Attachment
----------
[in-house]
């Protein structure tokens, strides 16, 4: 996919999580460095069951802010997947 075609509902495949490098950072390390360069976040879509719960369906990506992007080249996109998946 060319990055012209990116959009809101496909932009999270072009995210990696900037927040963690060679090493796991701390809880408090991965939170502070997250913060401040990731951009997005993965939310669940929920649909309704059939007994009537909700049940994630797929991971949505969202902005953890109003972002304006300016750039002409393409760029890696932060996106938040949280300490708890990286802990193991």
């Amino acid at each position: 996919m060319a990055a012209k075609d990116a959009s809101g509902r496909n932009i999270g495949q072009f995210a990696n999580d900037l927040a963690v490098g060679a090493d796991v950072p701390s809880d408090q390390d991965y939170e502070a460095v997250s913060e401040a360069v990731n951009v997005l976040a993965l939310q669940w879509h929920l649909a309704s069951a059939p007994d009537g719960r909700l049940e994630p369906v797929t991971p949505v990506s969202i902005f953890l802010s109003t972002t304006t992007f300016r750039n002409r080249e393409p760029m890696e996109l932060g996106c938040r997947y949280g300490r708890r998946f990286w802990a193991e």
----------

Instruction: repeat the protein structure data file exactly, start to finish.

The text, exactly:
[in-house]
């Protein structure tokens, strides 16, 4: 996919999580460095069951802010997947 075609509902495949490098950072390390360069976040879509719960369906990506992007080249996109998946 060319990055012209990116959009809101496909932009999270072009995210990696900037927040963690060679090493796991701390809880408090991965939170502070997250913060401040990731951009997005993965939310669940929920649909309704059939007994009537909700049940994630797929991971949505969202902005953890109003972002304006300016750039002409393409760029890696932060996106938040949280300490708890990286802990193991």
């Amino acid at each position: 996919m060319a990055a012209k075609d990116a959009s809101g509902r496909n932009i999270g495949q072009f995210a990696n999580d900037l927040a963690v490098g060679a090493d796991v950072p701390s809880d408090q390390d991965y939170e502070a460095v997250s913060e401040a360069v990731n951009v997005l976040a993965l939310q669940w879509h929920l649909a309704s069951a059939p007994d009537g719960r909700l049940e994630p369906v797929t991971p949505v990506s969202i902005f953890l802010s109003t972002t304006t992007f300016r750039n002409r080249e393409p760029m890696e996109l932060g996106c938040r997947y949280g300490r708890r998946f990286w802990a193991e």